I tell my daughter, “After kids at school started snapping my bras and teasing me, I decided not to wear them for a while.” But that wasn’t any better. One day, I was sitting with friends in the auditorium, gossiping, when a teacher whispered to me — a little too loudly — “you really need to wear a bra.” I’d felt so ashamed, my face hot, tears like glass in my eyes.
“What did you do?” my daughter asks.
“I started wearing them again,” I say. She leans more heavily on my arm, eyes sleepy. “You should go to bed.”
“I want to stay with Mama,” she says, putting her arm around me. “She understands me.” But, a few minutes later, she slips off to her bedroom for the night.
Alone, my mind is still tracing my story, the parts I’m not sure how to tell her about yet. In high school, my chest grew even more — and the boys at school remarked as often as they could. One nicknamed me “Tits,” saying it to get my attention from across the classroom. This was the late 1980s, when girls were encouraged to take such remarks as compliments, and teachers tended to look the other way.
It wasn’t until years later that I realized it wasn’t a compliment; it was another form of bullying, a way for him to make me feel small. It didn’t feel good, like a compliment should. It made me ashamed to be in my body, suddenly more adult than I was ready for. Adult men were no better. They stared hard at my chest as they walked past me on the street. One time, as I watched a parade of musicians at a Renaissance fair, a man old enough to be my grandfather gestured at my corseted breasts with his cymbals just to get a laugh from the audience.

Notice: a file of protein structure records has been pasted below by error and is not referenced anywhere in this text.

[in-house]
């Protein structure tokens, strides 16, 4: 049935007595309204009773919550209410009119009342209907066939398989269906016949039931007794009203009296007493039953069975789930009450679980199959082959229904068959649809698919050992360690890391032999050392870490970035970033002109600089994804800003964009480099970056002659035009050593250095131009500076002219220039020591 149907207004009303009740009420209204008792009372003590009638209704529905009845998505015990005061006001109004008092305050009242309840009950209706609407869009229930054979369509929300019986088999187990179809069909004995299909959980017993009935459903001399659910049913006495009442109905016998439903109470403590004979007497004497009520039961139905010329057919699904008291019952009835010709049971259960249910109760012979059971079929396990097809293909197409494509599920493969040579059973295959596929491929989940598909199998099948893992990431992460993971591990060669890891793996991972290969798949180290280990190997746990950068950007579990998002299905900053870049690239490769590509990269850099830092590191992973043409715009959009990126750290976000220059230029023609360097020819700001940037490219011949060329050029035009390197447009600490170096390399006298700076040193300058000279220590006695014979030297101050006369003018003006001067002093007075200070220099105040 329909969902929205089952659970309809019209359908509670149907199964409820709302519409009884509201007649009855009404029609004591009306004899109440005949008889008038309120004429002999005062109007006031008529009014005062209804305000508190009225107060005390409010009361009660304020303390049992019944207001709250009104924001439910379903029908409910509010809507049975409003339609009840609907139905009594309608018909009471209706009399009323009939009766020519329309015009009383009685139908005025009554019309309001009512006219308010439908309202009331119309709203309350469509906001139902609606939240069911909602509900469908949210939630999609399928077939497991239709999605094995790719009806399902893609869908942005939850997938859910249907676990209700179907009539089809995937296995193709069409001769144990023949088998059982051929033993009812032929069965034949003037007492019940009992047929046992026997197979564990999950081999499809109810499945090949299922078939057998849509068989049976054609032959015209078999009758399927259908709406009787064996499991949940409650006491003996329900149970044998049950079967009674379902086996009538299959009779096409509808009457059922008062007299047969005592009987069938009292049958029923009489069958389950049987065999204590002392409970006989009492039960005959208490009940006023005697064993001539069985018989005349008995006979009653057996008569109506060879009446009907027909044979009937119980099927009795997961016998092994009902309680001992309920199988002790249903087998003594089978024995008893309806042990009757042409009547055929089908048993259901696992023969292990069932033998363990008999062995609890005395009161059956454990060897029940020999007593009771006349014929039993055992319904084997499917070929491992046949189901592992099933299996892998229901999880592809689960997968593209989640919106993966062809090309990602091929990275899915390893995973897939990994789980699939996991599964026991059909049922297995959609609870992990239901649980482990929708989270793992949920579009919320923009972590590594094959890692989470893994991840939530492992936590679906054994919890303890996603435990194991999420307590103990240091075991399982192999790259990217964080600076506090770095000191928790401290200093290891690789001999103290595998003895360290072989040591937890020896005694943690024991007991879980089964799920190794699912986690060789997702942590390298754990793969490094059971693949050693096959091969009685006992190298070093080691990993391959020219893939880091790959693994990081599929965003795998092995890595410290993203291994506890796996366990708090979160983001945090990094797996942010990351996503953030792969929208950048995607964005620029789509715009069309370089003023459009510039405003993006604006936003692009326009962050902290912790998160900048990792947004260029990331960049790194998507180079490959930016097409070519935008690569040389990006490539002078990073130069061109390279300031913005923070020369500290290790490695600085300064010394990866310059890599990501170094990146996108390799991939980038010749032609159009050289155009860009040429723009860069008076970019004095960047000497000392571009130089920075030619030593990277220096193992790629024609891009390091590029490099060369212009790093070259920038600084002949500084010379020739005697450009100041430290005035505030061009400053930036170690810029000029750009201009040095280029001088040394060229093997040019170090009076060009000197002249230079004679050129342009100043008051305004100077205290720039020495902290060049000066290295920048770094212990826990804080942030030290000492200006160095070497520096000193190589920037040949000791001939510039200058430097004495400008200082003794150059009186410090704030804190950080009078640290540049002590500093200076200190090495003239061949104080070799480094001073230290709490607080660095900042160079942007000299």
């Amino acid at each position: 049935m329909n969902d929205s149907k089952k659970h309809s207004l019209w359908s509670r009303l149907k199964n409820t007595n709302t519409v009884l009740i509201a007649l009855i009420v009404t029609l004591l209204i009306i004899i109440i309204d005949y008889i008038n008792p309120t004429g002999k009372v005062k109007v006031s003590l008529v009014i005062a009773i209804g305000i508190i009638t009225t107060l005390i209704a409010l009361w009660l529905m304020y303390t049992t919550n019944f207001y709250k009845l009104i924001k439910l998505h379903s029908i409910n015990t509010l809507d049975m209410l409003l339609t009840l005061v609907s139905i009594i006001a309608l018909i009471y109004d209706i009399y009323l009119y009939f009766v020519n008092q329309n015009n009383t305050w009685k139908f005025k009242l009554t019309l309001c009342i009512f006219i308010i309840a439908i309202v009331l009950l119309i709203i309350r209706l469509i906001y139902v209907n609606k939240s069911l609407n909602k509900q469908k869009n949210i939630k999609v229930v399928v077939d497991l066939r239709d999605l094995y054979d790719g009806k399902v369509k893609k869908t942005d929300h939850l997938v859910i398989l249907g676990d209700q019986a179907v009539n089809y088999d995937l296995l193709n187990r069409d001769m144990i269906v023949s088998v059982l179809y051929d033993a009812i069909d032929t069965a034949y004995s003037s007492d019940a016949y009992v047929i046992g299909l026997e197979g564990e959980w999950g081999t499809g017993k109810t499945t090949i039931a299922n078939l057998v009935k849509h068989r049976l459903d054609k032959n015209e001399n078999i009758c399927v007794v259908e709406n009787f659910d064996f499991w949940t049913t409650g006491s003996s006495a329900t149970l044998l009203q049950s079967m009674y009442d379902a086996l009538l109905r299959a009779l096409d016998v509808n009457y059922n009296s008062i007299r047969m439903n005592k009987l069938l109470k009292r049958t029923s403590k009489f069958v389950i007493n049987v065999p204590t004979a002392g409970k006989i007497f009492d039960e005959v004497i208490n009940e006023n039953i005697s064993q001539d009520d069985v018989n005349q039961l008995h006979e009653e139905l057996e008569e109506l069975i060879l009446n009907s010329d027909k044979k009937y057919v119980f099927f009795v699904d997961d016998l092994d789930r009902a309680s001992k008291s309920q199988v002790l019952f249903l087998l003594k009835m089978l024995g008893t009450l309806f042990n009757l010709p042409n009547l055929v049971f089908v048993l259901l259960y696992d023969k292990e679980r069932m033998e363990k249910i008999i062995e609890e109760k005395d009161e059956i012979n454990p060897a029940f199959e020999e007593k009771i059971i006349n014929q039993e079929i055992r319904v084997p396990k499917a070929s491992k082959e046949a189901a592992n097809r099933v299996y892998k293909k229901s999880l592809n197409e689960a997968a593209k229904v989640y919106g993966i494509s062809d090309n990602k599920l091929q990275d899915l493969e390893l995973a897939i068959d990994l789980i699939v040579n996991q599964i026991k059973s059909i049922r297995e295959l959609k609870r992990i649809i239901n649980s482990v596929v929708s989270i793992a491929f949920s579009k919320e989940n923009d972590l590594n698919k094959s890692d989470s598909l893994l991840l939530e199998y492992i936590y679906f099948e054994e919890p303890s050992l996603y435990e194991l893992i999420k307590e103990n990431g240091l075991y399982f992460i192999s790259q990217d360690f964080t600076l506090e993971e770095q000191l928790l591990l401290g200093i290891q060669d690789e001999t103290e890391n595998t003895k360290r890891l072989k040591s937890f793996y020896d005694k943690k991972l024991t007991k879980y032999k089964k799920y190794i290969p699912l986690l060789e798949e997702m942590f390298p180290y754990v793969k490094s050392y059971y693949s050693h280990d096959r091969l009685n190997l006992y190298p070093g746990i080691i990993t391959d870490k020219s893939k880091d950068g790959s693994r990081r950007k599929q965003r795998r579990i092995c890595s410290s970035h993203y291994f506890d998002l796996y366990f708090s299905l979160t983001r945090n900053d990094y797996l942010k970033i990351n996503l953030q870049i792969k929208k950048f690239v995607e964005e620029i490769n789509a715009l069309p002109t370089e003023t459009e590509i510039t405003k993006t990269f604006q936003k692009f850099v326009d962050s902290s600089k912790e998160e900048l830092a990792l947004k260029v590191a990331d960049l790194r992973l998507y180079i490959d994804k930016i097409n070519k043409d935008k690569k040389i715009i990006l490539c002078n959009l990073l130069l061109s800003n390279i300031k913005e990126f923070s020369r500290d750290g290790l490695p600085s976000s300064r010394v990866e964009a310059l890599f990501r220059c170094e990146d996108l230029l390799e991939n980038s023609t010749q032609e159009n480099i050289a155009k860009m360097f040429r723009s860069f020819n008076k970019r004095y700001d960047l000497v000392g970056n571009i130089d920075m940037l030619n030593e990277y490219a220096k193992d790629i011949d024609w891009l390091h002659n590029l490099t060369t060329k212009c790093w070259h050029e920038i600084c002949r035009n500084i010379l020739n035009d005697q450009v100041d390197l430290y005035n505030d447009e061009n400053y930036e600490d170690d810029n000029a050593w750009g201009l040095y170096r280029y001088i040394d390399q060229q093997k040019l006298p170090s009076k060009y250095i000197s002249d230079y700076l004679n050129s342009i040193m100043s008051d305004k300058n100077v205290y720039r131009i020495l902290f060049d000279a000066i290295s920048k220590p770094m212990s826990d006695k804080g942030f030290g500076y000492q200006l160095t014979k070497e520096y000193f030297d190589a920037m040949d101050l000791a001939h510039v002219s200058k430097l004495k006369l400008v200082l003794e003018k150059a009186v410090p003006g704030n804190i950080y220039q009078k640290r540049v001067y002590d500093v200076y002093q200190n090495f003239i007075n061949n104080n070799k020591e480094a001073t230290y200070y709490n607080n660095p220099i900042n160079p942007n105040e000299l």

The adults in my life never warned me about the kinds of attention my body might attract, never told me that most of it was going to be uncomfortable or inappropriate. My mother’s advice on bullying generally amounted to, “They just want to be noticed — ignore them and they’ll stop.” But I couldn’t hide it when I blushed, or when tears stung my eyes. For the kids who snapped my bra, the boy who called me “Tits,” or the old man with the cymbals, those reactions were all the reward they needed.
We’ve watched the video of a waitress throwing a customer to the ground after he grabbed her butt. And I’ve practiced consent with her, asking permission before I give her hugs or touch her. When I forget, she reminds me. But will these lessons stick when she’s in the throes of a crush — when she wants to please a boyfriend, when she’s eager to explore tempting new territory? Will she be able to stand up for herself when a stranger harasses her on the sidewalk or grabs her on the bus, which happens to almost all girls by the time they’re teenagers?
There’s no way to protect her from every possibility. Our culture hasn’t changed enough yet for women and girls to get through their lives without experiencing these things. But I want her to understand and cherish her body and her heart, to know they are hers to protect — and to share when she feels ready.
Beth Winegarner is a journalist and author based in San Francisco. Find her on Twitter @bethwinegarner.